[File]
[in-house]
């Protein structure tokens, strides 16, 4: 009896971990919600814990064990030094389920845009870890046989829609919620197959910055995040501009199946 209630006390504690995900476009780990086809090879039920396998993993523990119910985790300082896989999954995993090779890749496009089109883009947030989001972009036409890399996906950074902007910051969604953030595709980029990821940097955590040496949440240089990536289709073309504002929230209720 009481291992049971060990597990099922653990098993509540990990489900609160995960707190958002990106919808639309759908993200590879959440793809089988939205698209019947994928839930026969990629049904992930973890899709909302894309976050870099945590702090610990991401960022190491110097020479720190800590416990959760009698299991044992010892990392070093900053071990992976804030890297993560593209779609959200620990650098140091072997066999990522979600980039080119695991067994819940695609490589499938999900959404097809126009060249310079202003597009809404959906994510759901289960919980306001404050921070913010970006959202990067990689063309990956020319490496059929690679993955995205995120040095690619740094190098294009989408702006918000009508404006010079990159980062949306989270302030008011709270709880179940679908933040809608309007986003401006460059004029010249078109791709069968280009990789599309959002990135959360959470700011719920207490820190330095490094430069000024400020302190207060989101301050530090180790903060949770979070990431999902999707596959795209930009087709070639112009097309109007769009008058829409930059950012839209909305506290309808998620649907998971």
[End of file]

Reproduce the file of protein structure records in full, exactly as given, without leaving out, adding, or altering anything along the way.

[in-house]
């Protein structure tokens, strides 16, 4: 009896971990919600814990064990030094389920845009870890046989829609919620197959910055995040501009199946 209630006390504690995900476009780990086809090879039920396998993993523990119910985790300082896989999954995993090779890749496009089109883009947030989001972009036409890399996906950074902007910051969604953030595709980029990821940097955590040496949440240089990536289709073309504002929230209720 009481291992049971060990597990099922653990098993509540990990489900609160995960707190958002990106919808639309759908993200590879959440793809089988939205698209019947994928839930026969990629049904992930973890899709909302894309976050870099945590702090610990991401960022190491110097020479720190800590416990959760009698299991044992010892990392070093900053071990992976804030890297993560593209779609959200620990650098140091072997066999990522979600980039080119695991067994819940695609490589499938999900959404097809126009060249310079202003597009809404959906994510759901289960919980306001404050921070913010970006959202990067990689063309990956020319490496059929690679993955995205995120040095690619740094190098294009989408702006918000009508404006010079990159980062949306989270302030008011709270709880179940679908933040809608309007986003401006460059004029010249078109791709069968280009990789599309959002990135959360959470700011719920207490820190330095490094430069000024400020302190207060989101301050530090180790903060949770979070990431999902999707596959795209930009087709070639112009097309109007769009008058829409930059950012839209909305506290309808998620649907998971």